Roland Sonic Cell Review:†
From the Point of View of a Gigging Musician.

Long Term Review

Introduction

I usually write reviews after a few weeks of use on most of most pieces of equipment I purchase or test. However the complexity of the SonicCell is such that until recently I havenít really used the device enough to comment on all itís aspects.

Having purchased the device in December 2007, the initial plan was to make use of the Sonic Cell as an SMF (Midi Backing Tracks) for my band to replace our Korg Trinity. As the bonus the Sonic Cell also serves as a USB Recording interface, and a sound module as well as an SMF player.

As with most workstations the Sonic Cell has in my view a steep learning curve to maximize its use, and only after much work and help from online forums and Roland support was I able to get my SMF files sounding correctly. It is true that the device has a huge number of functions that dedicated SMF players do not, but still a dedicated SMF section or template would have been useful and saved a lot of time and effort.

Once overcome however the SonicCell is worth its weight in gold, during our first function it was apparent that it sounded as well or better than our previous Korg and that load times for SMFs from the USB memory stick are near instant as compared to lengthy load times from our previous Zip or Floppy Disks. This allowed us to minimize time between song changes and keep the dance floor moving.

Also useful is the play list editor supplied with the device. This allows you to prepare predetermined set lists in any order you wish and also adjust parameters such as relative volume, EQ, pitch etc.

Furthermore having to carry one desktop module in a small case relieves the load previously burdened by our full size workstation in a hard shell case.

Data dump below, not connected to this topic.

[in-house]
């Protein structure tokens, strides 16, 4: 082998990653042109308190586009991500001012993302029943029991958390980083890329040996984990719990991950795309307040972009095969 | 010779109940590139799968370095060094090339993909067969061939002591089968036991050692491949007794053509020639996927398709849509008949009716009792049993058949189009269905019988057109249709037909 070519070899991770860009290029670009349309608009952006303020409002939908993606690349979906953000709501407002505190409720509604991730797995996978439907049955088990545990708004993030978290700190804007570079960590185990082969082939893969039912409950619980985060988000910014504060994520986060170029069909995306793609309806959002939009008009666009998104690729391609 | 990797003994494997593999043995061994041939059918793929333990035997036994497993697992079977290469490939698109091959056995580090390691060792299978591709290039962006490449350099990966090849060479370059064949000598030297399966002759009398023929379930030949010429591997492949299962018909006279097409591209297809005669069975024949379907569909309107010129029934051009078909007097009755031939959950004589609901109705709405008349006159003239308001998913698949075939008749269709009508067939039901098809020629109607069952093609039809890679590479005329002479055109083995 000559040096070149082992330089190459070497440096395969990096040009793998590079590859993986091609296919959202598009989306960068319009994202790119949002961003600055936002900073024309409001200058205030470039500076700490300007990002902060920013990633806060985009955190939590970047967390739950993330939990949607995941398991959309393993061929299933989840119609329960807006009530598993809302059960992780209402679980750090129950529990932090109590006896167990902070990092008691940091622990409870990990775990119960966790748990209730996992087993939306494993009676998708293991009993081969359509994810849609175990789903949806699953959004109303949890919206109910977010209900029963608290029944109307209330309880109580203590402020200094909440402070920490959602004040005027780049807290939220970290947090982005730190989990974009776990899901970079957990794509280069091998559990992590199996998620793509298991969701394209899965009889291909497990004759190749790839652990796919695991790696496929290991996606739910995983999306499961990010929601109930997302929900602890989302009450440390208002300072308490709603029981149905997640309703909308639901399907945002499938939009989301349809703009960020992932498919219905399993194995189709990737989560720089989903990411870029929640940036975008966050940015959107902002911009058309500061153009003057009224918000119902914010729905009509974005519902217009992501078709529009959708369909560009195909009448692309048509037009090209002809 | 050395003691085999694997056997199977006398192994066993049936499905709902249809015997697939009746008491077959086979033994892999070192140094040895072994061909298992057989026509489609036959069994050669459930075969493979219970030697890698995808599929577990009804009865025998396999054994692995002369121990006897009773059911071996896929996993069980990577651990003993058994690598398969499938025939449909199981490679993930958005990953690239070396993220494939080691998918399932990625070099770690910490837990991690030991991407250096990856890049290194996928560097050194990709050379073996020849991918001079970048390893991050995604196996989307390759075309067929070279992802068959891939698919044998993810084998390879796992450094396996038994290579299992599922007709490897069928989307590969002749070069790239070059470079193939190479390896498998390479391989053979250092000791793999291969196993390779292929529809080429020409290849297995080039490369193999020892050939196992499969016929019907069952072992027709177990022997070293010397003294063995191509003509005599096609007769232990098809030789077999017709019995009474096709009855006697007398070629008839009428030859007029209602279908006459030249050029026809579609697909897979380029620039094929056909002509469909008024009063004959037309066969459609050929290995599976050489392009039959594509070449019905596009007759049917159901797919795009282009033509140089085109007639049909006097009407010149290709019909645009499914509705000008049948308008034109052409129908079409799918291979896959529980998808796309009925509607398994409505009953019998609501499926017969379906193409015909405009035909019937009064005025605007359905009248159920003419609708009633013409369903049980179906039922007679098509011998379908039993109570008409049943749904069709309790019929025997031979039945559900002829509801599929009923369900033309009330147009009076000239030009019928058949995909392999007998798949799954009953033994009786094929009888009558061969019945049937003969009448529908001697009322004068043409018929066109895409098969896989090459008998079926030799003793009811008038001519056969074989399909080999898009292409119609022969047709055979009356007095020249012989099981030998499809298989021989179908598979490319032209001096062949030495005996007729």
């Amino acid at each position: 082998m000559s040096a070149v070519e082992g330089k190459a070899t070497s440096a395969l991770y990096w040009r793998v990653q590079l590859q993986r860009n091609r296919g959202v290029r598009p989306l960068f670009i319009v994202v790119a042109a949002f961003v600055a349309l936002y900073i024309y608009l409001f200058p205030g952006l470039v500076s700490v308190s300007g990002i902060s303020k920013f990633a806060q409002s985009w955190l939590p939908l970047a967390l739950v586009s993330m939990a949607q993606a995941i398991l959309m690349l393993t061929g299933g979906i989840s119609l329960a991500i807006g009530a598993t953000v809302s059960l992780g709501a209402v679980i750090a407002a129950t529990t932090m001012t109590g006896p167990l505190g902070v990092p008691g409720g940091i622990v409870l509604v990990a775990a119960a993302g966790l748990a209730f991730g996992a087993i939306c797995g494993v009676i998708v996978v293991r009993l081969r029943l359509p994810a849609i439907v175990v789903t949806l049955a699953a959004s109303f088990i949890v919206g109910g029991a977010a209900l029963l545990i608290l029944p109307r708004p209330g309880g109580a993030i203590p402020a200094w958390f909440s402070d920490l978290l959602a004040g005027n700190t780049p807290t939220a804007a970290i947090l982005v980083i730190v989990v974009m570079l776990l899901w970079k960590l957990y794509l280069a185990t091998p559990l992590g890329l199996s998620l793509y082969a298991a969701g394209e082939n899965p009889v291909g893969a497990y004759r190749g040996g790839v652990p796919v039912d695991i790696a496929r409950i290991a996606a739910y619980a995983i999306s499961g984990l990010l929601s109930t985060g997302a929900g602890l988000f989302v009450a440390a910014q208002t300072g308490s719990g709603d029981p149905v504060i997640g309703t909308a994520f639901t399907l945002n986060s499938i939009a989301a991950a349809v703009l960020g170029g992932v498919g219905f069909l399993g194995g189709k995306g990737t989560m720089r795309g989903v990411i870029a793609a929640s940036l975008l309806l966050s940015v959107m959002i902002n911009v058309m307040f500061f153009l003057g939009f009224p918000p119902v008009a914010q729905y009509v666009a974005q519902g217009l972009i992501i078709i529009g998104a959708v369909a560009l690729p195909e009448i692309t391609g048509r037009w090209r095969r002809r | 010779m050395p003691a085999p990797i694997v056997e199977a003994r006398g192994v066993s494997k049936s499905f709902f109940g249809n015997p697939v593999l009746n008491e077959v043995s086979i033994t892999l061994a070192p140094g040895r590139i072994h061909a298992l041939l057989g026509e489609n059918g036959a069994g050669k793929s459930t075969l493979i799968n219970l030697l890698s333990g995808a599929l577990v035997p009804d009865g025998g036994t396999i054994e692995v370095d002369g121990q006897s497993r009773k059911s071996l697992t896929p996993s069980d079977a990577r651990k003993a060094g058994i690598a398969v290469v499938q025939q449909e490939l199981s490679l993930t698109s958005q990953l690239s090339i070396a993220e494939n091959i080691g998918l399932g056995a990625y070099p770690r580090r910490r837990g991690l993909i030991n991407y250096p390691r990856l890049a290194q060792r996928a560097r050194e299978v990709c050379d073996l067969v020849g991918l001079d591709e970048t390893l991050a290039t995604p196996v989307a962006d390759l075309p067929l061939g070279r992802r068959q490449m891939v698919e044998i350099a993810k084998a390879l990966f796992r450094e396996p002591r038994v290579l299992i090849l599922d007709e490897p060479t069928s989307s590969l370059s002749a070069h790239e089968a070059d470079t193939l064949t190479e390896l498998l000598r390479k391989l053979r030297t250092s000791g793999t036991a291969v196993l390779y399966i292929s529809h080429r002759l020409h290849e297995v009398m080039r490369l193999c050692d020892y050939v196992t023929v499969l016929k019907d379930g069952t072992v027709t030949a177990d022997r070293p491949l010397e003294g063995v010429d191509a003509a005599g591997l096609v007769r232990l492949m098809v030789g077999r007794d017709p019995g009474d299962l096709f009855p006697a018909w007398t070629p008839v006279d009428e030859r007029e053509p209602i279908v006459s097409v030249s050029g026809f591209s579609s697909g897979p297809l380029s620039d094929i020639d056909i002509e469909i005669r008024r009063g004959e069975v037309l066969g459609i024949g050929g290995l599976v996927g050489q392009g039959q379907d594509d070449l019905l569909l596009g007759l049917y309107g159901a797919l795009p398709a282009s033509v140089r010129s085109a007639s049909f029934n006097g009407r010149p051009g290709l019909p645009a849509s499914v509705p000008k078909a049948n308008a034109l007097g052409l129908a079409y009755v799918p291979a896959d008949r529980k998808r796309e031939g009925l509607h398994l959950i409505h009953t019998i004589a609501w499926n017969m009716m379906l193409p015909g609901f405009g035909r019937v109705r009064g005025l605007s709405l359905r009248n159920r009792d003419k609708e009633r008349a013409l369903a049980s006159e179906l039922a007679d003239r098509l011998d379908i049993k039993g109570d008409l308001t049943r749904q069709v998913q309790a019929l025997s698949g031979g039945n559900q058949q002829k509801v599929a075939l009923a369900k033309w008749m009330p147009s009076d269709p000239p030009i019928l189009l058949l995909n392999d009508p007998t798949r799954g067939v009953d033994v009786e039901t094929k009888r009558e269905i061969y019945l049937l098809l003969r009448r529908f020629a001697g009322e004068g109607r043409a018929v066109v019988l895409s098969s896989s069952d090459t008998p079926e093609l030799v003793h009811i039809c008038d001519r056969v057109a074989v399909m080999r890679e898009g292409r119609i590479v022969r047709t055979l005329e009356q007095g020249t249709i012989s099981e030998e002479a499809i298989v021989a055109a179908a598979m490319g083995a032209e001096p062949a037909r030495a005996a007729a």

Usability

Roland have really thought out this little device, the 128 x 64 screen allows for a clear display, while the jog wheel and front panel buttons are easy to find and use. The only minor gripe is the tiny volume wheel set at the front of the unit, this can be impossible to adjust on a dark stage.

Specifications

The full specification of this device could fill pages, but as a summary, itís a desktop synthesizer, USB audio interface and media player. I expand on these three sections below.

Desktop Synthesizer.

The SonicCell carries a sound module comparable to a full blown Roland synthesizer; in fact many users have suggested the sounds are based on Rolandís Fantom range. 128 voice polyphony is offered either in single mode or 16 part multi-mode. Nearly 900 presets are provided plus a full General Midi 2 soundset. The unit can also be expanded with two of Rolandís range of SRX cards.

USB Audio Interface.

I rarely use the audio interface, but have tested it on occasion and find it adequate.† A combination 1/4Ē /XLR jack allows the connection of line level devices, hi-z (guitars), or microphones with phantom power also available for condenser microphones.

Media Player.

This is the main purpose for which we have purchased this device. It provides compatibility with the following formats: SMF 0-1/MP3/WAV/AIFF. These can be loaded on a compatible USB memory stick and set up via the bundled play list editor or chosen directly from the on screen menu. As mentioned before SMF load time is near instant. With the latest BIOS update a total of 399 files are allowed. (Previously only 99 files were allowed). These have to be in a predetermined directory.

Summary.

In retrospect the SonicCell has completed the tasked for which we had purchased it. A portable, lightweight and professional sounding, SMF player with quick load times. It has proved itself now over many gigs and I am sure we will be making further use of its other features soon.

By Ernest H Slade

Download: Sonic Cell SMF Guide

For more information please visit: http://www.roland.com/products/en/SonicCell/